So I was teaching a 5 day training program on a Thurs - Wed with the weekend as a break. Lucky for me. I thought the time out was good for me but of course I worked more.  Training is a rewarding and fun and takes more time than people realise. This program was no different. But for some reason I was tired, really, really tired.  So tired that I apologetically had to teach the class sitting in a chair. For me this was a clear sign something was wrong. It went against all my training, professionalism and standards as an engaging trainer.

That night I went home. I had no energy and resigned myself to sleeping it off in bed. Then at midnight it started. The most unbearable pains in my abdomen. I thought I had eaten something bad. Or maybe I pulled a muscle. Whatever it was it was not normal.  I hung in there until I could not bear it and was then off to hospital. My obstetrician came to the rescue with the answer. I didn’t have food poisoning I was in labour at 21 weeks! Oh #@$%!!! Suprisingly, I was calm. Suprisingly, I surrendered to the situation. Something took over in me that said this was not something under my control. Up until now I thought, truly believed that I could control, manage and keep everything going exactly as I planned.

Well there was no more training to happen from me for awhile. Ten days of forced bed rest in hospital lying on my back proved that.  After this stint I was sentenced to the remaining days lying on my back and moving minimally at home.  Thankfully the quick actions of my doctor and nurses at the hospital enabled me to carry my son through not only to full term but past!  And yes we are very grateful for him in our life.

 

Remembering

What was the hardest thing for me though? Recongising that I was carrying the weight of the world on my shoulders. Not only did I feel responsible for me, I had a team at work, a department, students, an organisation. Oh and not to mention carrying a baby for the first time. Yes I thought I could be superwoman. I didn’t know that being superwoman meant actually saying no!

I can’t say that I have been perfect since then. There have been lots of stages of forgetting and remembering again. But then that is life. I still joke today about motherhood, business ownership being a juggle between the cape and the suit. These days I have to say there is less cape and less suit and simply more of me.   I also have learned that the person who creates these expectations and way of working is me. Whilst a work culture can allow this to happen, even encourage it, the person acting with the burdens is me. I make the choices.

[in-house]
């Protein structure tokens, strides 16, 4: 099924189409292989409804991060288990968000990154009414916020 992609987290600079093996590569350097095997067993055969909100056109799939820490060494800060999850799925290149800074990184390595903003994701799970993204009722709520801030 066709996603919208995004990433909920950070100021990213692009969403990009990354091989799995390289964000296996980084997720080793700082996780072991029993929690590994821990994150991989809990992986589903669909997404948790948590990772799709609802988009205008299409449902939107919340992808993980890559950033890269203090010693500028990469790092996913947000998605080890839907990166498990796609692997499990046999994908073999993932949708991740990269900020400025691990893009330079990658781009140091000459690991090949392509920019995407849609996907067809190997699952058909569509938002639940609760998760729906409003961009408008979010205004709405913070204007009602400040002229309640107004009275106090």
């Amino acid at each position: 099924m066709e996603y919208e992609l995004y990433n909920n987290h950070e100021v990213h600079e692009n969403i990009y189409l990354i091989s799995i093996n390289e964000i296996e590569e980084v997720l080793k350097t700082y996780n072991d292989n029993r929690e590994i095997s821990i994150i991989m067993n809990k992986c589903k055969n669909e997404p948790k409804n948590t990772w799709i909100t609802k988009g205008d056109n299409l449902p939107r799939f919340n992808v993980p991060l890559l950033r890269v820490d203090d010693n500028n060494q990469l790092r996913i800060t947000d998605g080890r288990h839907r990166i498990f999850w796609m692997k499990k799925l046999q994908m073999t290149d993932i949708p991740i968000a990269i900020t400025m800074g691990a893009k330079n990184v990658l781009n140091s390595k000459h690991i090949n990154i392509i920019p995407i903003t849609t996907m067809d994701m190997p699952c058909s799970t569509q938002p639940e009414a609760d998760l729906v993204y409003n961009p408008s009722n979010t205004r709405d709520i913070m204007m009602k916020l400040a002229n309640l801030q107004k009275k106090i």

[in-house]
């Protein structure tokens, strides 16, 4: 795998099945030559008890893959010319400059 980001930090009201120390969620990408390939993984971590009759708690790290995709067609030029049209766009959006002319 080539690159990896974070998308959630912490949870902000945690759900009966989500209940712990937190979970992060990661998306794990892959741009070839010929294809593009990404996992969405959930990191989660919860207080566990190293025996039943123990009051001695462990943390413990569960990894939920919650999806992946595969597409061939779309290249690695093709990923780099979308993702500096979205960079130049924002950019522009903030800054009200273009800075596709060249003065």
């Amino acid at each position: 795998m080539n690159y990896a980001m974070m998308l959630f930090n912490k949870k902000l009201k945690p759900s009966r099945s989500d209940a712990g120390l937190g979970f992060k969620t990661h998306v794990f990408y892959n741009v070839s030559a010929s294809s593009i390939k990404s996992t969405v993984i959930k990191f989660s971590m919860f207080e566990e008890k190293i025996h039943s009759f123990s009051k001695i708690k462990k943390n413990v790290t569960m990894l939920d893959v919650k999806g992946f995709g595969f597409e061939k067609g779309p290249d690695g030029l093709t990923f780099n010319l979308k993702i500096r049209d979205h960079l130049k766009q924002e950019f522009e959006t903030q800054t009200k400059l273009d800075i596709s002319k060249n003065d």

Seeing the light

It is from these places where we are not in control that we emerge into our true selves. We reclaim the parts of who we are that matter. We come up for air. We rise above. We get out of the hole. Can you see where the analogies are going?  But we don’t just do it.  

We are missing the fact that people need a lift up to be themselves. We need to give ourselves permission to say I am going to take care of me. Because when I take care of me I can then really be there for you plus more.  We don’t always get this luxury, I know. Families have challenges, workplaces have deadlines and people have ups and downs.

So what is really required is collective acceptance and understanding and less judgment.  We are not born to be critics of others. We are not born to bring people down. We are not born to do everything for everyone all by our selves. We are not born to live constantly with unreaslistic expectations-whether internal or external.

We are born to be who we are to the best of our abilities.  We are born to know our own way and our own path and be aware of what we need.   Being true to this lifts ourselves up AND others at the same time.  We lift them up into the light so they can see that the world is bright, not so dark after all.  But it starts with you and me doing this for ourselves. Sometimes all we need to do is see and show that there is another way. 

This place we stand in empowers us and at the same time empowers the other person to stand in their own power.